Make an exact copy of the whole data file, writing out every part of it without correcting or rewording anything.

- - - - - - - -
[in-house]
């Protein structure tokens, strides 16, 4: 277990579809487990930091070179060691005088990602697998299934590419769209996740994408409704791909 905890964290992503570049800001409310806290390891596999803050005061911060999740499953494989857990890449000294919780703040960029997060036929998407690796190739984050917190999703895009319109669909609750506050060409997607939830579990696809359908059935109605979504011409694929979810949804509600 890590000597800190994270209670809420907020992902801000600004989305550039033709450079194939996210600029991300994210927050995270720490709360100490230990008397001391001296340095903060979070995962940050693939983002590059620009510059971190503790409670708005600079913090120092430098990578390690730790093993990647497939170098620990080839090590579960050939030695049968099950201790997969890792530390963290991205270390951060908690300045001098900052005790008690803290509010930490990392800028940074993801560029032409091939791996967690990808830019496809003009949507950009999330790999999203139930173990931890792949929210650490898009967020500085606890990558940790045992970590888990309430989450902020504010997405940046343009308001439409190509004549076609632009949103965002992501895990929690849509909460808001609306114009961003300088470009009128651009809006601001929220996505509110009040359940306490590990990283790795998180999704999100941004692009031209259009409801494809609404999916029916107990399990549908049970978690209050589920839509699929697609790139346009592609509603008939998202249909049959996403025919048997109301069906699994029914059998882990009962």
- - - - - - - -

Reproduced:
[in-house]
């Protein structure tokens, strides 16, 4: 277990579809487990930091070179060691005088990602697998299934590419769209996740994408409704791909 905890964290992503570049800001409310806290390891596999803050005061911060999740499953494989857990890449000294919780703040960029997060036929998407690796190739984050917190999703895009319109669909609750506050060409997607939830579990696809359908059935109605979504011409694929979810949804509600 890590000597800190994270209670809420907020992902801000600004989305550039033709450079194939996210600029991300994210927050995270720490709360100490230990008397001391001296340095903060979070995962940050693939983002590059620009510059971190503790409670708005600079913090120092430098990578390690730790093993990647497939170098620990080839090590579960050939030695049968099950201790997969890792530390963290991205270390951060908690300045001098900052005790008690803290509010930490990392800028940074993801560029032409091939791996967690990808830019496809003009949507950009999330790999999203139930173990931890792949929210650490898009967020500085606890990558940790045992970590888990309430989450902020504010997405940046343009308001439409190509004549076609632009949103965002992501895990929690849509909460808001609306114009961003300088470009009128651009809006601001929220996505509110009040359940306490590990990283790795998180999704999100941004692009031209259009409801494809609404999916029916107990399990549908049970978690209050589920839509699929697609790139346009592609509603008939998202249909049959996403025919048997109301069906699994029914059998882990009962």